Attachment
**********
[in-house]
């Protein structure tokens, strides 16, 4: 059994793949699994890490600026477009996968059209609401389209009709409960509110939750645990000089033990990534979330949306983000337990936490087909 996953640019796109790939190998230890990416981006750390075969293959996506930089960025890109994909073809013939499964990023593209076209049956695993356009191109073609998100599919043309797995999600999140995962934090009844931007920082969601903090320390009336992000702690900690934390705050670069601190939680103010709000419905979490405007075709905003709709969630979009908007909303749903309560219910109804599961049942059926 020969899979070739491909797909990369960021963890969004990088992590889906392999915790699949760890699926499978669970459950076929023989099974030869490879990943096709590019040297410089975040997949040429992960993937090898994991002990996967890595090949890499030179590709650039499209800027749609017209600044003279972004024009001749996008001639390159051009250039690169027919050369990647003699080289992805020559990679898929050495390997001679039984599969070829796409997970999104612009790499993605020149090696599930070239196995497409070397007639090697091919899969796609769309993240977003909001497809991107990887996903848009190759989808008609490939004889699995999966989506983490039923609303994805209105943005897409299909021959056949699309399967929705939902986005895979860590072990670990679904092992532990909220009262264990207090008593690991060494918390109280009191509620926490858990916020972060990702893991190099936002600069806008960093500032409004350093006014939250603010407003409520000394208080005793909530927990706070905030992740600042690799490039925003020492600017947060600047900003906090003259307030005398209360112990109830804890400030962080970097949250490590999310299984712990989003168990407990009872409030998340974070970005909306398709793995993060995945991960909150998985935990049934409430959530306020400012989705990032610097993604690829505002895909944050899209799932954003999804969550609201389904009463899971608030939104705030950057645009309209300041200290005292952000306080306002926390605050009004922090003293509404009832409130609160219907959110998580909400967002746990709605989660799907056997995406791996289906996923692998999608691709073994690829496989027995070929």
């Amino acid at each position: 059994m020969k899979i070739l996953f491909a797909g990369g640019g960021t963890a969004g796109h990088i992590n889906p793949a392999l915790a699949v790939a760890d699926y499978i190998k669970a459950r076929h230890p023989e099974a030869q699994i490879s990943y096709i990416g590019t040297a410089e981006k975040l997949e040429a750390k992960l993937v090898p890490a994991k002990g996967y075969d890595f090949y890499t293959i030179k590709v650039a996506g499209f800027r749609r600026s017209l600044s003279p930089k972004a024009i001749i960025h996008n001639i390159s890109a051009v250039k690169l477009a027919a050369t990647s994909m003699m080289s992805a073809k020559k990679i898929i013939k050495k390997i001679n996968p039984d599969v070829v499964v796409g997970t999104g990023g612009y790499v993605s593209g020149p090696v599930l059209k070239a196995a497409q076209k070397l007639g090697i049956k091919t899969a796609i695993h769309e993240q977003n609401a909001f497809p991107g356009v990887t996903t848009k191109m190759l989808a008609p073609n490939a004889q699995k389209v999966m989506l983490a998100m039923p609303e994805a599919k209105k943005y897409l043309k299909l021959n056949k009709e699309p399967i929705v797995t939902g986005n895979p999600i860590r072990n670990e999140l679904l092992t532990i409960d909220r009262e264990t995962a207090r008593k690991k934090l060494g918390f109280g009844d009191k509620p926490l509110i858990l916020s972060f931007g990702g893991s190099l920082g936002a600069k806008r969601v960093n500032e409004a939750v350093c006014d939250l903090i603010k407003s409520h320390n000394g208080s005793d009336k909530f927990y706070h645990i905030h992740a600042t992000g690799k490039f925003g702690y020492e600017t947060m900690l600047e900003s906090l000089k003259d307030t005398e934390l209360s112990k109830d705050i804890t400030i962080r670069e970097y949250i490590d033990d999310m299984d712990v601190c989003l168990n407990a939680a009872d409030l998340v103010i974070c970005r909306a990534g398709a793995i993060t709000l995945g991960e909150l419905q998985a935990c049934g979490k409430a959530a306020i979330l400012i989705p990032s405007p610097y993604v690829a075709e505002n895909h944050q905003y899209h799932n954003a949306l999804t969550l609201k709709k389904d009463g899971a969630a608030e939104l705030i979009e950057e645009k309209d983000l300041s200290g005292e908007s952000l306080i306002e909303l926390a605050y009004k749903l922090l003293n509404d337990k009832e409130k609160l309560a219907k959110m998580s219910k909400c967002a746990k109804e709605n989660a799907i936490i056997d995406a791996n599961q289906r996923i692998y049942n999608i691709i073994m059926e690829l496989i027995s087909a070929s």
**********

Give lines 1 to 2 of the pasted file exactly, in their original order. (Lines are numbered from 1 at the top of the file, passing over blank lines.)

[in-house]
């Protein structure tokens, strides 16, 4: 059994793949699994890490600026477009996968059209609401389209009709409960509110939750645990000089033990990534979330949306983000337990936490087909 996953640019796109790939190998230890990416981006750390075969293959996506930089960025890109994909073809013939499964990023593209076209049956695993356009191109073609998100599919043309797995999600999140995962934090009844931007920082969601903090320390009336992000702690900690934390705050670069601190939680103010709000419905979490405007075709905003709709969630979009908007909303749903309560219910109804599961049942059926 020969899979070739491909797909990369960021963890969004990088992590889906392999915790699949760890699926499978669970459950076929023989099974030869490879990943096709590019040297410089975040997949040429992960993937090898994991002990996967890595090949890499030179590709650039499209800027749609017209600044003279972004024009001749996008001639390159051009250039690169027919050369990647003699080289992805020559990679898929050495390997001679039984599969070829796409997970999104612009790499993605020149090696599930070239196995497409070397007639090697091919899969796609769309993240977003909001497809991107990887996903848009190759989808008609490939004889699995999966989506983490039923609303994805209105943005897409299909021959056949699309399967929705939902986005895979860590072990670990679904092992532990909220009262264990207090008593690991060494918390109280009191509620926490858990916020972060990702893991190099936002600069806008960093500032409004350093006014939250603010407003409520000394208080005793909530927990706070905030992740600042690799490039925003020492600017947060600047900003906090003259307030005398209360112990109830804890400030962080970097949250490590999310299984712990989003168990407990009872409030998340974070970005909306398709793995993060995945991960909150998985935990049934409430959530306020400012989705990032610097993604690829505002895909944050899209799932954003999804969550609201389904009463899971608030939104705030950057645009309209300041200290005292952000306080306002926390605050009004922090003293509404009832409130609160219907959110998580909400967002746990709605989660799907056997995406791996289906996923692998999608691709073994690829496989027995070929």